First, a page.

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2.ii.c. Polyhedral homotopy algorithm
Crucial to the polyhedral homotopy algorithm of Huber and
Sturmfels [HS] are polynomial
systems derived from the original system and the regular subdivision
P_{w} of
P by a lifting function w.
Given a polynomial f with Newton polytope P and a face
F of the subdivision P_{w}, consider the sum of terms of
f with exponent vector in the face F, restricting f
to the face F.
Doing this for each polynomial f_{i} in our original system, we
obtain the facial subsystem of (2.1)
given by F.
Suppose we have a lifting function
w : Lattice Points in P > Q
and a polynomial f with Newton polytope P
f(x) =
 
c_{a} x^{a} , 
the sum over all integral lattice points a in P.
We multiply the term with exponent a by
t^{w(a)} to obtain
f(x;t) :=
 
c_{a} x^{a}
t^{w(a)} ,

the sum over all integral lattice points a in P.
Modifying all polynomials in the original sparse system in this way gives
the lifted system, a family of sparse systems depending upon the
parameter t.
f_{1}(x;t) =
f_{2}(x;t) =
... = f_{n}(x;t)
= 0 , 
(2.4) 
Solutions to this system are algebraic functions
t > x(t) in the
parameter t.
In a neighborhood of 0 in the complex plane, each branch is expressed as a
Puiseaux series
x(t) =
(x_{1}(t), x_{2}(t), ...,
x_{n}(t)) with
x_{i}(t) =
t^{ui} y_{i} +
higher order terms in t ,
where the y_{i} are nonzero constants and exponents
u_{i} are rational numbers.
Substituting this expression into (2.4), we obtain
0 = 

c_{a} y^{a}
t^{ua + w(a)}
+ higher order terms in t .

(The sum here is once again over all integral lattice points a in
P.)
The exponent of t is the dot product of
(u,1) with (a,w(a)).
Thus the terms of lowest order in t correspond to points
(a,w(a)) in the lifted polytope where the exponent vector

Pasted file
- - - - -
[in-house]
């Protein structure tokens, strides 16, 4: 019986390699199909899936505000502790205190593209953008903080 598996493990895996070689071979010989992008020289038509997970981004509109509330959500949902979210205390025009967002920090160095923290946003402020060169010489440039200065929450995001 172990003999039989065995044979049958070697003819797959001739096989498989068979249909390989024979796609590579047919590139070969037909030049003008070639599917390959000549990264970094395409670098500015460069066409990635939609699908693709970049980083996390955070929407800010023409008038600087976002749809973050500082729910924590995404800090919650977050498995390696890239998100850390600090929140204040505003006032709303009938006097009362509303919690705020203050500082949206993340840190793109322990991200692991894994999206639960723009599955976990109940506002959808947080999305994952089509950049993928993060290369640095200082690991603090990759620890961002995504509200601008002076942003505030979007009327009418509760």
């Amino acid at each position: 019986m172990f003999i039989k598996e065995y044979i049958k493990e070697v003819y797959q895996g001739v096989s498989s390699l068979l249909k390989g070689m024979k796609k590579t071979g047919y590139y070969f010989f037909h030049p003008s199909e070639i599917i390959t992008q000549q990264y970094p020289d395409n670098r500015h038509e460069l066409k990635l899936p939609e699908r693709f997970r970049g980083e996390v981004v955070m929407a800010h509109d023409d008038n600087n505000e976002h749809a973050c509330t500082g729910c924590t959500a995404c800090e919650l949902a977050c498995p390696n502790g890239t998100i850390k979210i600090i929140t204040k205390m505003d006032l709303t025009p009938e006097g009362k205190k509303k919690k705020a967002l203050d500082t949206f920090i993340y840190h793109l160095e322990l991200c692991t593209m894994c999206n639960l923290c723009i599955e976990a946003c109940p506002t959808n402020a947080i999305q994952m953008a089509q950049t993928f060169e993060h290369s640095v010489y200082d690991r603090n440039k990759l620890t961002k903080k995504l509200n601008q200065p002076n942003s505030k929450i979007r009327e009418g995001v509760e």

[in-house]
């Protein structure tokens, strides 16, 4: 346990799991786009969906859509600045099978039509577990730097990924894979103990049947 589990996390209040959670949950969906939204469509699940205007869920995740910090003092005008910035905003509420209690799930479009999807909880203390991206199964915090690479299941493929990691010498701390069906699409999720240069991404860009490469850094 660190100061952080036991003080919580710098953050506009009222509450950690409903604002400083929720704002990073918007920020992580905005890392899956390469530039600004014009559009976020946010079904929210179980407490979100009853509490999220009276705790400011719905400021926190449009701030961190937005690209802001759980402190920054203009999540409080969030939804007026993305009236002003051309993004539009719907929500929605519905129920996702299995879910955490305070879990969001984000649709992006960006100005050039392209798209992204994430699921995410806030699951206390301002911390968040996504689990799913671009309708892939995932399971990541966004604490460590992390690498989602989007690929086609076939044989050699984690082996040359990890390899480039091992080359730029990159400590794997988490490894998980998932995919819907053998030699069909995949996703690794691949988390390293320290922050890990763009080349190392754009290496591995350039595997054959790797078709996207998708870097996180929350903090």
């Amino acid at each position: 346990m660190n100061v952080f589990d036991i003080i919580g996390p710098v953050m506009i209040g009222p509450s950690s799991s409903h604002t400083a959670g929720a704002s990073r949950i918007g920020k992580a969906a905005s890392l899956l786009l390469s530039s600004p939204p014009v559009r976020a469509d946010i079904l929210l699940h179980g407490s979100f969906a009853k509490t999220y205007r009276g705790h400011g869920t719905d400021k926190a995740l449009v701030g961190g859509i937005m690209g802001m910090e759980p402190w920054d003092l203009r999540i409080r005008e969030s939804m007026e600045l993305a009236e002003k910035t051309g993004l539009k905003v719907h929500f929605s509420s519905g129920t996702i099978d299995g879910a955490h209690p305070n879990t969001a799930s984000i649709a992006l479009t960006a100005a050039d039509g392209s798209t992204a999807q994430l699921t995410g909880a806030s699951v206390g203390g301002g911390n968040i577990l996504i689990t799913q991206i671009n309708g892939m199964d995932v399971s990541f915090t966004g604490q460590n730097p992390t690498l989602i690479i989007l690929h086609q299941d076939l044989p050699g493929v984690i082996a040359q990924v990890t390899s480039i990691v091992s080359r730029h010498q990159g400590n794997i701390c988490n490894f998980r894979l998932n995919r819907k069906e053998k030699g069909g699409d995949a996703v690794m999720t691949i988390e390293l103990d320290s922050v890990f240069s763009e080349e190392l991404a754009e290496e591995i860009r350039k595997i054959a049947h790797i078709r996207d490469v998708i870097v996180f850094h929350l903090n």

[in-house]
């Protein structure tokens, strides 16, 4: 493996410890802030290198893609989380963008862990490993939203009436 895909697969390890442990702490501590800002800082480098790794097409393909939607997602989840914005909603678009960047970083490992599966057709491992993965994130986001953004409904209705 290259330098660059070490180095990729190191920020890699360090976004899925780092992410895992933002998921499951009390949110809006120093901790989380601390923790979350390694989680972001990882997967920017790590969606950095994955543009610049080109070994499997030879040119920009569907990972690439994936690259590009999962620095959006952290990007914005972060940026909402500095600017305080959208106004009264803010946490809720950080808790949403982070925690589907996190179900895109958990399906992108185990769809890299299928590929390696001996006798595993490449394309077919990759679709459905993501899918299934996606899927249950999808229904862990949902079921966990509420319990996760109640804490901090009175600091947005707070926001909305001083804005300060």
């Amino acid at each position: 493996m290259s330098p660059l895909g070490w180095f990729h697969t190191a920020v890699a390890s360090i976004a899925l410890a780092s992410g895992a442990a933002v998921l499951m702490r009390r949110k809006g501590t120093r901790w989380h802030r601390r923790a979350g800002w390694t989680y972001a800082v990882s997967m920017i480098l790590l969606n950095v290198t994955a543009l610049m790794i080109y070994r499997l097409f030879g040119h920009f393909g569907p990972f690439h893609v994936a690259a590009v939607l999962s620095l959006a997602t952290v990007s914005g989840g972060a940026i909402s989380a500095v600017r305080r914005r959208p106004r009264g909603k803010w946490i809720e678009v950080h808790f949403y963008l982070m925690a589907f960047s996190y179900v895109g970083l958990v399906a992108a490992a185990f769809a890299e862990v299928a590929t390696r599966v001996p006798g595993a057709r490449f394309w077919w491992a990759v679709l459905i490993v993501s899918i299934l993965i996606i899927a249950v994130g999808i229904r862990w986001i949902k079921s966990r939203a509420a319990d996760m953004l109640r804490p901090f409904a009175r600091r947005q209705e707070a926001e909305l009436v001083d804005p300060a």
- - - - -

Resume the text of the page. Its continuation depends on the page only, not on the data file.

(u,1) achieves its minimuma
face in the lower hull of the lifted polytope.
Let F be the corresponding face of the regular subdivision
P_{w}.
Let b be any vertex of this face F.
Removing the common factor
t^{ub + w(b)} from these lowest
order terms gives the restriction of f to the face F.
Thus the coefficients y_{i} of the leading terms of the
Puiseaux expansion are solutions to the facial subsystem of the original
system (2.1) given by the face F
selected by the initial Puiseaux exponents.
Suppose the original system is general in the sense that each of its facial
subsystems given by faces F of the regular subdivision has solutions
only if VolF>0, that is, only if F is a facet of the subdivision.
Consider substituting the Puiseaux series into the polynomial
system (2.4) and then taking the limit
as t approaches 0.
The resulting polynomial system for the leading coefficients y of the
Puiseaux series are solutions to the corresponding facial system.
By previous assumption, this has no solutions unless F is a facet of
the subdivision P_{w}.
In that case, the inward pointing normal vector (u,1) to the
corresponding facet of the lifted polytope gives the initial exponent u
of the Puiseaux expansion.
The full Puiseaux series can be reconstructed from its initial terms
(see [HS] for details) giving the
11 correspondence
Solutions to facial subsystems of (2.1)
given by facets of P_{w} 
<> 
Branches of the algebraic
function t > x(t) near t=0

This is the number of solutions to the lifted
system (2.4) for general complex numbers
t, so the number of solutions to the original sparse
system (2.1) equals the
number of solutions to all the facial subsystems given by facets of
P_{w}.
Now suppose the regular subdivision P_{w} is a regular
triangulation and each facial subsystem is general.
Then the facets F of P_{w} are simplices with no
interior vertices.
Since general sparse systems whose Newton polytope is such
a simplex have exactly n!Vol(F) solutions, the number of
solutions to facial subsystems given by facets of P_{w}
is exactly the sum of the normalized volumes of all facets of
P_{w}, which is
the normalized volume of P.
Next: 2.iii. Real Solutions to Sparse Polynomial
Systems
Up: 2.ii. Polyhedral Homotopy Algorithm: Table
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Previous: 2.ii.b. Regular Triangulations